Knopf is a part of Grounded Growth, a group that connects farmers and businesses to focus on regenerative agriculture, of which cover crops play a significant role.
“Companies are listening to farmers and consumers about how food is grown and are interested in regenerative agriculture,” Knopf says. “I received a grant from them to experiment in one field with a smorgasbord of millet, turnips, flax, sunflower and radishes that will choke out the pigweed.
“Basically, by growing cover crops we are creating a biological competition against the weeds.”
In addition to the biological competition created by the cover crops, they return carbon to the soil and other organic benefits. Radishes, for example, expand underground and create tunnels for rainwater to soak in deeper.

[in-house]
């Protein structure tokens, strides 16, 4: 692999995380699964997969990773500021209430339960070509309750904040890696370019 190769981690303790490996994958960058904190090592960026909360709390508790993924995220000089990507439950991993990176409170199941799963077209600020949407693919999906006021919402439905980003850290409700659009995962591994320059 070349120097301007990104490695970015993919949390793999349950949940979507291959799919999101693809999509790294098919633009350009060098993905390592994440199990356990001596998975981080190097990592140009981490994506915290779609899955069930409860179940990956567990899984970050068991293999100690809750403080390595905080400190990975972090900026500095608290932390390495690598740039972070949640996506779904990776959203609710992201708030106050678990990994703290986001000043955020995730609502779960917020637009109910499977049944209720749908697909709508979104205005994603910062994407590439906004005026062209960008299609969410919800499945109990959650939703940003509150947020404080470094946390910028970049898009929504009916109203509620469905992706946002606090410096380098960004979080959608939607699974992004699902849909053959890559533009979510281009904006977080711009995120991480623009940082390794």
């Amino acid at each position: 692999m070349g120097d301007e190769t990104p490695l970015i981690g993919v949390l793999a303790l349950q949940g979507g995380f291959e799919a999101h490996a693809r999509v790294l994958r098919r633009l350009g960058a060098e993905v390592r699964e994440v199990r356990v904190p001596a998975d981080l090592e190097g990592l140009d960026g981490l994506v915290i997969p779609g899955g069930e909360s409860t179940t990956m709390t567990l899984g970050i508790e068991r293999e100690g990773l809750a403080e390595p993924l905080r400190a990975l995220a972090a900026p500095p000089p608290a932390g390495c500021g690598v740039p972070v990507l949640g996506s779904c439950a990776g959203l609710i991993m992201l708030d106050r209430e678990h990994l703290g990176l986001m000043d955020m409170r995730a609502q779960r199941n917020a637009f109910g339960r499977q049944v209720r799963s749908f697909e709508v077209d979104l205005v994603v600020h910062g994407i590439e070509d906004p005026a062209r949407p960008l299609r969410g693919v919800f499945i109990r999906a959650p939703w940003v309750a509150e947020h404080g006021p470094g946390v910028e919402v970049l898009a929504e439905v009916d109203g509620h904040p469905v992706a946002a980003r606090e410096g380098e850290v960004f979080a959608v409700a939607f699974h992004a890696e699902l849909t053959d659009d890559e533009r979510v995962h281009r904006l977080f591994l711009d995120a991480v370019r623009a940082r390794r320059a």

After a crop is harvested, a farmer has to decide what to do with the remaining plant matter they call residue. Some choose to burn the residue off or till it back into the soil with an implement such as a moldboard plow. Others, like Knopf, choose a no-till method and leave the residue as it is. Farmers go over the residue with an implement using thin discs that slice through the residue and soil then drops a seed in and covers it up. The residue forms a mulch-like environment.
“If we leave the residue, it becomes a stable habitat for a variety of biological organisms that are good for the soil,” Knopf says.
The Knopf farm recently drew the attention of Miriam Horn of the Environmental Defense Fund in New York City. She wanted to write a book about the farming and ranching practices intended to help the environment.